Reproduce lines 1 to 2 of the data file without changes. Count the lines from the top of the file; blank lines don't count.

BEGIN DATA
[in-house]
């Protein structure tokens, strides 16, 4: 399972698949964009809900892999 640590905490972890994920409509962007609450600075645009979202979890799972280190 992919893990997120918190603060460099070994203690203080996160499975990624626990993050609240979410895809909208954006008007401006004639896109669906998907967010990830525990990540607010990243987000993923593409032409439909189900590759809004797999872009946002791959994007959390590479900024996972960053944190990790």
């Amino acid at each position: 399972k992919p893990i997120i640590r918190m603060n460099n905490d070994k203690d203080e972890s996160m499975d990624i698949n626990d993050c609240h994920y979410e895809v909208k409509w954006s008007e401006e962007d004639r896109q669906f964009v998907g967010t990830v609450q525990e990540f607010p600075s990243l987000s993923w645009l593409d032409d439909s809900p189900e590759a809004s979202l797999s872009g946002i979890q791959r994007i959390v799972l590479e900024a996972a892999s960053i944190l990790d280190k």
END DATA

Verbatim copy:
[in-house]
């Protein structure tokens, strides 16, 4: 399972698949964009809900892999 640590905490972890994920409509962007609450600075645009979202979890799972280190 992919893990997120918190603060460099070994203690203080996160499975990624626990993050609240979410895809909208954006008007401006004639896109669906998907967010990830525990990540607010990243987000993923593409032409439909189900590759809004797999872009946002791959994007959390590479900024996972960053944190990790």